November 2014 visual trends: 5 things you must see this month

Short on time and in need of inspiration? Here are the five things you need to see this month: including a beautiful free app, two wonderful exhibitions, a stunning music video and an innovative way to put art on clothing.

Print All Over Me: Leta Sobierajski

Such a good idea we’re not sure why it hadn’t been done before, Print All Over Me allows illustrators and designers to upload their imagery and create numerous digitally printed garments – from shift dresses to trackie bottoms, even trainers – to either order for themselves or allow others to follow suit.

PAOM’s been around for a while, but its new collaboration with illustrator Leta Sobierajski really takes the platform up a notch.

Wildlife Photographer of the Year

This annual photography competition premiers at The Natural History Museum before going on an epic journey around 60 international cities. From lighting and composition to colour schemes and pattern, theres a huge number of images to mine for inspiration at this exhibition, such as Fabien Michenet’s Yayoi Kusama-like Little Squid. Runs until 30 August 2015.

Vivian Sassen: Analemma

Radical, conceptual and uncompromising, Vivian Sassen’s fashion photography goes far beyond the practice of photographing clothes. Her surreal style plays with unconventional focal points and often uses models as geometric forms rather than people. This Photographers’ Gallery exhibition honours two decades of her work.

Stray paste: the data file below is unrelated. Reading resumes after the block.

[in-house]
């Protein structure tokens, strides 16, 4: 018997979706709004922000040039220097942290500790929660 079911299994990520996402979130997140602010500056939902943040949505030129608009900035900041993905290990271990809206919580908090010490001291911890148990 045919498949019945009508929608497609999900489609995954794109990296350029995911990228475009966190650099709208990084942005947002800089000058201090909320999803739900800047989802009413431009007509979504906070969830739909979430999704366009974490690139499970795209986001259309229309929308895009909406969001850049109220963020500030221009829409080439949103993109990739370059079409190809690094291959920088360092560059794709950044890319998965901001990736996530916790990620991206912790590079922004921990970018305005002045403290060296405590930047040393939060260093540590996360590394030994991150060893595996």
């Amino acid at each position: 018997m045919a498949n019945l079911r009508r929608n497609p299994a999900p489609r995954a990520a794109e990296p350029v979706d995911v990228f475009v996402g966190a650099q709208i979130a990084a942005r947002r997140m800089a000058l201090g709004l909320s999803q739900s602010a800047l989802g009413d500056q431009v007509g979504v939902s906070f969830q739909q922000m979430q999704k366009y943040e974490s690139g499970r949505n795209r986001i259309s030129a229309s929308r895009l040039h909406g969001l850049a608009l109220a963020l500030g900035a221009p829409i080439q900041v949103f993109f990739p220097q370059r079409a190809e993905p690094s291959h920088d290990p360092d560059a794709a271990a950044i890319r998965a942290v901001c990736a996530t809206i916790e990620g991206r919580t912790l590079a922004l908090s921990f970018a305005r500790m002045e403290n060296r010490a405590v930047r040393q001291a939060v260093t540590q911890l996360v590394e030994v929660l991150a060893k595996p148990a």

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Strawberry Thief

The Victoria & Albert Museum’s first ever game designer-in-residence Sophia George has released Strawberry Thief, an iPad game inspired by the work of Arts & Craft pioneer William Morris. Users can control a flying bird to draft and colour the Morris fabric of the same name, which George hopes will prove to people that computer games can be relaxing and therapeutic as well as competitive and violent.

Read more about the project in our feature on Strawberry Thief.

Zhu: Paradise Awaits

This incredible animated video for anonymous musician Zhu by Tomek Ducki tells the story of Adam and Eve. The figures were formed using 2D and CG animation, and then painted over frame by frame with acrylics, watercolours, crayons and Ecoline paint.

Once complete all the colours were inverted, with the Ecoline providing the ghostly neons. The result is no mean feat considering how little control Ducki and the team had over the final palette.